Author Topic: How to optimize my stash?  (Read 3888 times)

Goatee Joe

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How to optimize my stash?
« on: December 09, 2012, 06:25:09 PM »
Hey guys, been reading this blog and forum for the past few months and it's truly a gold mine of great info and discussion.  It's already inspired us to make some changes and continue with the mustachian stuff we were already doing (yet didn't realize someone else appreciated frugality like we do!).  Now that 2013 is almost upon us, I'm looking for some advice on how to make some changes to our investments, and thought I'd put this out there for your expert consideration.  Here's our situation:

I'm a federal worker living in the DC area.  Married, one kid.  After reading this blog, it occurs to us that we could probably do a better job making our money work for us.  Here are the figures:

Savings account (with ING):  about $90K
Thrift Savings Plan (the federal 401K):  about $90K

Mortgage:  still owe about $300K, at a 4.5% interest
Student loans:  combined, wife and I owe about $20K, at 3% interest

We stand to make around $150K pre-tax in 2013 and are considering how best to allocate the money.  Any thoughts/recommendations for investments?  The obvious thing to me is we have too much cash in savings, only making about .85%.  We've historically been pretty cautious investors, but in reality that cash is just losing money vs inflation.  Should we just pay extra on the mortgage instead?  Should we just max out the TSP and stick with the ING savings?  Should we look into stocks or an index account like Vanguard?  For any fellow feds out there, is the TSP Roth option an attractive alternative?

Thanks in advance for any tips you've got.  We're novices when it comes to investing and appreciate any good common-sense advice folks here are willing to share.

Happy Holidays!  --Goatee


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Re: How to optimize my stash?
« Reply #1 on: December 09, 2012, 06:38:12 PM »
I'd make your money work harder and pay the mortgage down with your savings.


  • Bristles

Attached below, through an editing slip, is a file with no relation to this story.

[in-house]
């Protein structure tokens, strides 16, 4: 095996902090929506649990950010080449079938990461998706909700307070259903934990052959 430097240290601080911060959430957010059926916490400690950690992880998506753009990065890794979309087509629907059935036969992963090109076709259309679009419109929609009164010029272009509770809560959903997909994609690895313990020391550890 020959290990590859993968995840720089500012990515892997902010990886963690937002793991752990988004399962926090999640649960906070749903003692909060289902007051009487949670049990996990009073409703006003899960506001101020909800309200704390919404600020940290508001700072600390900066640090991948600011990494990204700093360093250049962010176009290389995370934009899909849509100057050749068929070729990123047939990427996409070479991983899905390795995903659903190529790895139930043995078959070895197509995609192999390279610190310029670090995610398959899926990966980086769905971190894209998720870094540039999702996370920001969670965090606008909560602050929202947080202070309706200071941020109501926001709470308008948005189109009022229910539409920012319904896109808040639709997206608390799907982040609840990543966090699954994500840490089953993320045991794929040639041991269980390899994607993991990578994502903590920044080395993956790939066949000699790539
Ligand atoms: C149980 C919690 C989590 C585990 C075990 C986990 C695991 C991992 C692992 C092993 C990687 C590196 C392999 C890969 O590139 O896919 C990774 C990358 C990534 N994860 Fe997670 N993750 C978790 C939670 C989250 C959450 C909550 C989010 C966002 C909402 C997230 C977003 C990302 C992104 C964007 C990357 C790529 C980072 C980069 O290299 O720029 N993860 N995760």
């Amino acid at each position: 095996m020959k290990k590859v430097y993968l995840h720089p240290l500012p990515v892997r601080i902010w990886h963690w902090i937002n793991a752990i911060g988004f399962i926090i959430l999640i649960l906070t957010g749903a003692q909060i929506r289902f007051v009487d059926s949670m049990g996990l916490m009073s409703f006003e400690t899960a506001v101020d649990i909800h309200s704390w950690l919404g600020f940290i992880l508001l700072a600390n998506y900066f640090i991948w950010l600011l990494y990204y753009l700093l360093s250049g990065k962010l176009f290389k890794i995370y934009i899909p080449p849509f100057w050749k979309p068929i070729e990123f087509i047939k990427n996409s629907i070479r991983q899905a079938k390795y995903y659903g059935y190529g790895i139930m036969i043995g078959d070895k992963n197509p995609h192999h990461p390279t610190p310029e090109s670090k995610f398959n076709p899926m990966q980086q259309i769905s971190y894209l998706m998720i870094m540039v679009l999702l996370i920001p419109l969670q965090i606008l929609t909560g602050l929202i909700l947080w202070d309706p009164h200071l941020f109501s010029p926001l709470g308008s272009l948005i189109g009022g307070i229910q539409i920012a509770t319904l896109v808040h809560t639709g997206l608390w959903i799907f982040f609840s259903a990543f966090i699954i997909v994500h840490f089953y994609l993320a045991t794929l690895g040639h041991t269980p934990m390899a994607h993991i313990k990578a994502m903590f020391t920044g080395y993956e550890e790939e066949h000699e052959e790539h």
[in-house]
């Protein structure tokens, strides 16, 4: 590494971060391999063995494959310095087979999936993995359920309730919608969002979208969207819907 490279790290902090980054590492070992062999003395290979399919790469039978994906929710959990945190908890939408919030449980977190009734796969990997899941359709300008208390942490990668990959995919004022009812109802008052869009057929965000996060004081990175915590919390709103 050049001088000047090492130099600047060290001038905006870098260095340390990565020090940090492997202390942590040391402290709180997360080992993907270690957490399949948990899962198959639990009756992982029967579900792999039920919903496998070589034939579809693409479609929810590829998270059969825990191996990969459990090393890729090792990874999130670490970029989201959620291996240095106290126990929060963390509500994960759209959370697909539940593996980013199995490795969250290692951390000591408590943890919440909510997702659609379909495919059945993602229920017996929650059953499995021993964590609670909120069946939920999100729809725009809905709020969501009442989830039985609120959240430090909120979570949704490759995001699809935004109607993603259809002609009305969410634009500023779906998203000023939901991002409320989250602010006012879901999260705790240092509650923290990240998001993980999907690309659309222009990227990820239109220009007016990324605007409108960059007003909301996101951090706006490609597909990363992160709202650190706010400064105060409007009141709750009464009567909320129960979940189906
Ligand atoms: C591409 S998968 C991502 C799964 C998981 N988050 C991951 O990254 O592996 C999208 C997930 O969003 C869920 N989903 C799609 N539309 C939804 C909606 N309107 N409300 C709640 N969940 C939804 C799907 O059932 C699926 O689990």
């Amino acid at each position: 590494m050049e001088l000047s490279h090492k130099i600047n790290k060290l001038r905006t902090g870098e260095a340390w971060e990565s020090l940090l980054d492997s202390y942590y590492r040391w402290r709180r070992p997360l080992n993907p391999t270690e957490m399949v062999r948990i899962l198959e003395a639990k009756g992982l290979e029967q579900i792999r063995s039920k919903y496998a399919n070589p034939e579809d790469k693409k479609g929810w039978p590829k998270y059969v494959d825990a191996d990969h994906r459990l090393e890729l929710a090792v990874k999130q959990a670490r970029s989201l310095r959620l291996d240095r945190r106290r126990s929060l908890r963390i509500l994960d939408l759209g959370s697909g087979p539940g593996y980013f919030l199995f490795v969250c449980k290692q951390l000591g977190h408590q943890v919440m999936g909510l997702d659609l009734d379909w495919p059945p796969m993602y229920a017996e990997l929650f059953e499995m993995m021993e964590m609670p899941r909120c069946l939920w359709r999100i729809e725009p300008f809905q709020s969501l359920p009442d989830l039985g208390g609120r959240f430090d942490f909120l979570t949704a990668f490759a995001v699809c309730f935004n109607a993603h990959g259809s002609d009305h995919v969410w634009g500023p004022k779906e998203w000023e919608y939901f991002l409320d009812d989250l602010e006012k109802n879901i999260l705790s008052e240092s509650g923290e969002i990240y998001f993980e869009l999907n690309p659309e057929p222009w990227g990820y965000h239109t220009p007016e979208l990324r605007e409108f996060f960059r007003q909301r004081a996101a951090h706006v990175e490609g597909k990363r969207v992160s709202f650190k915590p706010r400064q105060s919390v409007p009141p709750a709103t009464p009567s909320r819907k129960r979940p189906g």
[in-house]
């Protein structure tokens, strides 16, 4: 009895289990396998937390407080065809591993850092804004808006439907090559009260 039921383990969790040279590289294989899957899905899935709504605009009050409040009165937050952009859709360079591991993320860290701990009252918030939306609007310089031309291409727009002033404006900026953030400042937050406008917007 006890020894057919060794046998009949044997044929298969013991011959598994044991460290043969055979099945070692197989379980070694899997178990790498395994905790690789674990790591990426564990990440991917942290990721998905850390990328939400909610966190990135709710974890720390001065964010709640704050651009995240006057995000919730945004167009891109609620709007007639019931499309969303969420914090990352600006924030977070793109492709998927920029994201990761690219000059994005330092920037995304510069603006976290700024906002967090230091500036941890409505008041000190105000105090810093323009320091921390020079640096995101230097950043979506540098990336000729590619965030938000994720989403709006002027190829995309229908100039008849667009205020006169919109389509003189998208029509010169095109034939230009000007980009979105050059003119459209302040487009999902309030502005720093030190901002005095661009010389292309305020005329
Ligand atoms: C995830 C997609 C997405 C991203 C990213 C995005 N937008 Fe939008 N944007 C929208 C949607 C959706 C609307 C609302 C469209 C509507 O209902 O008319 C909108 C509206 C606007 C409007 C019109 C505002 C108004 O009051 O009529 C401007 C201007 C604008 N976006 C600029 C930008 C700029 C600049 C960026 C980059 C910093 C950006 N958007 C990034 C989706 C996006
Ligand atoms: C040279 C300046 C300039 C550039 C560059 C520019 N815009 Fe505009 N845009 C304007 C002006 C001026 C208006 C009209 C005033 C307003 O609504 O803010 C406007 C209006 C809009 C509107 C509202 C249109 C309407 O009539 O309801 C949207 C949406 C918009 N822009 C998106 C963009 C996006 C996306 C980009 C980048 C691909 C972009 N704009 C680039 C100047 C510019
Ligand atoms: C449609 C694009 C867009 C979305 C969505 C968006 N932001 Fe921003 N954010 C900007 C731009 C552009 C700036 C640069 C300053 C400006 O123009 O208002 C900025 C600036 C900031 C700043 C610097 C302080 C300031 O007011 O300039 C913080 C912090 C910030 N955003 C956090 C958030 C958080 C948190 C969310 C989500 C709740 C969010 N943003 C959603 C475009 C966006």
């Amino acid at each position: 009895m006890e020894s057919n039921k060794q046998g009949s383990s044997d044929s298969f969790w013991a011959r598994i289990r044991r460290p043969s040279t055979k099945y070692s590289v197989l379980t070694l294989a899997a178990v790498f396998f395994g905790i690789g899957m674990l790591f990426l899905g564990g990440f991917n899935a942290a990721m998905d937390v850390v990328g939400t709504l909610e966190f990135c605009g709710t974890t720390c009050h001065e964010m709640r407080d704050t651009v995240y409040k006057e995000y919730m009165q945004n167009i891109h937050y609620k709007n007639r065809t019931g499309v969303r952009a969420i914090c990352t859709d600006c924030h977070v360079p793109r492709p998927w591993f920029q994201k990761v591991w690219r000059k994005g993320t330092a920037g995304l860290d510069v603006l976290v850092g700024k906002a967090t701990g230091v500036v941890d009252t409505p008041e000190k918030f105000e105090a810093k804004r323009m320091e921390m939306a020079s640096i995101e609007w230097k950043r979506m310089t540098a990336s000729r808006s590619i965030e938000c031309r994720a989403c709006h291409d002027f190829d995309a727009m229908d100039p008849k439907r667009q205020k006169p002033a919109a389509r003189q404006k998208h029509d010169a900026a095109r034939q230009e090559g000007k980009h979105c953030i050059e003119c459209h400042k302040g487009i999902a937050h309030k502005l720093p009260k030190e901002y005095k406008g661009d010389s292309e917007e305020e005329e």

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Re: How to optimize my stash?
« Reply #2 on: December 10, 2012, 06:32:02 AM »
1. Can you refinance your mortgage?  You should be able to get lower than 4.5% if you have some equity in the home. If you can't refinance, then I can see being tempted to pay that down a bit if you're a conservative investor. Not my personal choice, but might be yours.
2. At your income level I don't know if the TSP Roth would work out better--I guess it has to do with your stance on how high taxes are going to be in your retirement than now.  But you're at a pretty high tax rate right now. I have the option of a Roth 401k and I haven't chosen it because the tax deduction now seems more valuable at our tax rate.  But I would consider investing 10K in Roth IRAs each year (5K for both you and your wife) to diversify taxes in retirement and because you can take contributions out without penalty in an emergency--you can do 10K for 2012 until April 15, and then another 10K in 2013. 
3. I would look into other ways to reduce your tax burden--maxing out your TSP if there are any options, supplementing with a traditional IRA if you can, look into a 529 plan for your child if you're planning on assisting with college expenses (which only relieves state taxes sometimes, but is a good deal for its tax-free growth).
4. I'm not opposed to decent sized emergency funds when you have kids, house,etc.  but 90K seems a bit much for me.  It sounds like we likely have roughly similar income/expenses and I keep about 30K cash (savings account, I-Bonds), and then have about a decade worth of Roth IRA contributions for both my husband and I that we could tap if needed.  Anything beyond that that I invest in a taxable account at Vanguard.


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Re: How to optimize my stash?
« Reply #3 on: December 10, 2012, 07:28:09 AM »
Instead of thinking about it from the standpoint of "where should I invest and how much", start with "how much emergency fund do I need".  Once you have chosen your emergency fund options you can decide what to do with the rest of the cash.  I would search here, there are lots of threads about emergency fund numbers, and MMM has posted on that as well.  There is no simply answer or one rule to follow, you need to consider what options you have personally and balance them with your personal comfort. 

I think picking a good mortgage number is important, keeping enough equity to ensure you don't get underwater, and I would keep enough equity to give you a nice emergency buffer to borrow against as well.  So how much is your house worth and how big is your mortgage?  If you have a mortgage greater than 60-80% (depending on comfort level) of the value of the home, then I'd consider paying it down to your comfort level.  I would then try and lock in the mortgage rate at these historic lows unless you are able to pay off the mortgage in the next couple years.